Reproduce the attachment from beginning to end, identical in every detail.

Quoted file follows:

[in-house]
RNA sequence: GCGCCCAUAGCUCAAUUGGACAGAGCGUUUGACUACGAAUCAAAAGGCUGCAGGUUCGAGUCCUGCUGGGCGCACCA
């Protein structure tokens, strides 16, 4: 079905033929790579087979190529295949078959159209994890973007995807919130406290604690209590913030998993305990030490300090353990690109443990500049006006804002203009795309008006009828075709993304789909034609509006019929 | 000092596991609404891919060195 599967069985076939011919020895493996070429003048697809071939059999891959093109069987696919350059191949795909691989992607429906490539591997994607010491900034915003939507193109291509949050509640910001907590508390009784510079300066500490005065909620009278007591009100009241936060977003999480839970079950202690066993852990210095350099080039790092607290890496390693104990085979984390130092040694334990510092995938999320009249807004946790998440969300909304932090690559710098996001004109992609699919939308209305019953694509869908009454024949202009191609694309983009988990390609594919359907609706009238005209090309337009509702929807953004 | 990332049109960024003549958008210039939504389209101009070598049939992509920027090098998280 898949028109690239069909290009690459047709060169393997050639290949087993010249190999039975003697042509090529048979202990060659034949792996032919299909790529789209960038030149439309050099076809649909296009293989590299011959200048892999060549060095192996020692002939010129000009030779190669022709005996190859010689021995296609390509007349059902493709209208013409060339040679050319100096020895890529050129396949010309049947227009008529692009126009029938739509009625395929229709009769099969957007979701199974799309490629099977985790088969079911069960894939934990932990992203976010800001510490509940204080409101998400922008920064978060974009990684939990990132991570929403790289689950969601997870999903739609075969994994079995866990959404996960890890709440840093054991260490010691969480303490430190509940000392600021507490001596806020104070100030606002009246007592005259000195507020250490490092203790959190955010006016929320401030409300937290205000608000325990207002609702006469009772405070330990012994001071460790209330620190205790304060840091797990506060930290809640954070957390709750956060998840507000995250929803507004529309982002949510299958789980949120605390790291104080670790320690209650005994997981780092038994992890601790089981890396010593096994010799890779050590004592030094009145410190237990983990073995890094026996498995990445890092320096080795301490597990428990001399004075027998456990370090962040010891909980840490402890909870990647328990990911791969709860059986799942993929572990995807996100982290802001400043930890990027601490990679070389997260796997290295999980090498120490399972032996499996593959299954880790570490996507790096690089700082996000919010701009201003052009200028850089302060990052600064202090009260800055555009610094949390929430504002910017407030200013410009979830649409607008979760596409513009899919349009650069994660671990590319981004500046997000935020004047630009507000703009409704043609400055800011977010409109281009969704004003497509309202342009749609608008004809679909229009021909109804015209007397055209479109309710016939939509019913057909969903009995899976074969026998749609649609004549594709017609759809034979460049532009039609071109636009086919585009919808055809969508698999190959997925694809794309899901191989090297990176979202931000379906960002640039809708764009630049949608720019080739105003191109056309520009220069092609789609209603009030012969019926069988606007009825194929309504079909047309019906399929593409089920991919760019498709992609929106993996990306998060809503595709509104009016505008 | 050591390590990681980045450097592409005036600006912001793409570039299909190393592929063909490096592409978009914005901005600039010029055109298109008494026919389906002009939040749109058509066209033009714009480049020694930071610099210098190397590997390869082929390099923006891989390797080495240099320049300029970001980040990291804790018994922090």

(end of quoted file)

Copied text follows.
[in-house]
RNA sequence: GCGCCCAUAGCUCAAUUGGACAGAGCGUUUGACUACGAAUCAAAAGGCUGCAGGUUCGAGUCCUGCUGGGCGCACCA
């Protein structure tokens, strides 16, 4: 079905033929790579087979190529295949078959159209994890973007995807919130406290604690209590913030998993305990030490300090353990690109443990500049006006804002203009795309008006009828075709993304789909034609509006019929 | 000092596991609404891919060195 599967069985076939011919020895493996070429003048697809071939059999891959093109069987696919350059191949795909691989992607429906490539591997994607010491900034915003939507193109291509949050509640910001907590508390009784510079300066500490005065909620009278007591009100009241936060977003999480839970079950202690066993852990210095350099080039790092607290890496390693104990085979984390130092040694334990510092995938999320009249807004946790998440969300909304932090690559710098996001004109992609699919939308209305019953694509869908009454024949202009191609694309983009988990390609594919359907609706009238005209090309337009509702929807953004 | 990332049109960024003549958008210039939504389209101009070598049939992509920027090098998280 898949028109690239069909290009690459047709060169393997050639290949087993010249190999039975003697042509090529048979202990060659034949792996032919299909790529789209960038030149439309050099076809649909296009293989590299011959200048892999060549060095192996020692002939010129000009030779190669022709005996190859010689021995296609390509007349059902493709209208013409060339040679050319100096020895890529050129396949010309049947227009008529692009126009029938739509009625395929229709009769099969957007979701199974799309490629099977985790088969079911069960894939934990932990992203976010800001510490509940204080409101998400922008920064978060974009990684939990990132991570929403790289689950969601997870999903739609075969994994079995866990959404996960890890709440840093054991260490010691969480303490430190509940000392600021507490001596806020104070100030606002009246007592005259000195507020250490490092203790959190955010006016929320401030409300937290205000608000325990207002609702006469009772405070330990012994001071460790209330620190205790304060840091797990506060930290809640954070957390709750956060998840507000995250929803507004529309982002949510299958789980949120605390790291104080670790320690209650005994997981780092038994992890601790089981890396010593096994010799890779050590004592030094009145410190237990983990073995890094026996498995990445890092320096080795301490597990428990001399004075027998456990370090962040010891909980840490402890909870990647328990990911791969709860059986799942993929572990995807996100982290802001400043930890990027601490990679070389997260796997290295999980090498120490399972032996499996593959299954880790570490996507790096690089700082996000919010701009201003052009200028850089302060990052600064202090009260800055555009610094949390929430504002910017407030200013410009979830649409607008979760596409513009899919349009650069994660671990590319981004500046997000935020004047630009507000703009409704043609400055800011977010409109281009969704004003497509309202342009749609608008004809679909229009021909109804015209007397055209479109309710016939939509019913057909969903009995899976074969026998749609649609004549594709017609759809034979460049532009039609071109636009086919585009919808055809969508698999190959997925694809794309899901191989090297990176979202931000379906960002640039809708764009630049949608720019080739105003191109056309520009220069092609789609209603009030012969019926069988606007009825194929309504079909047309019906399929593409089920991919760019498709992609929106993996990306998060809503595709509104009016505008 | 050591390590990681980045450097592409005036600006912001793409570039299909190393592929063909490096592409978009914005901005600039010029055109298109008494026919389906002009939040749109058509066209033009714009480049020694930071610099210098190397590997390869082929390099923006891989390797080495240099320049300029970001980040990291804790018994922090």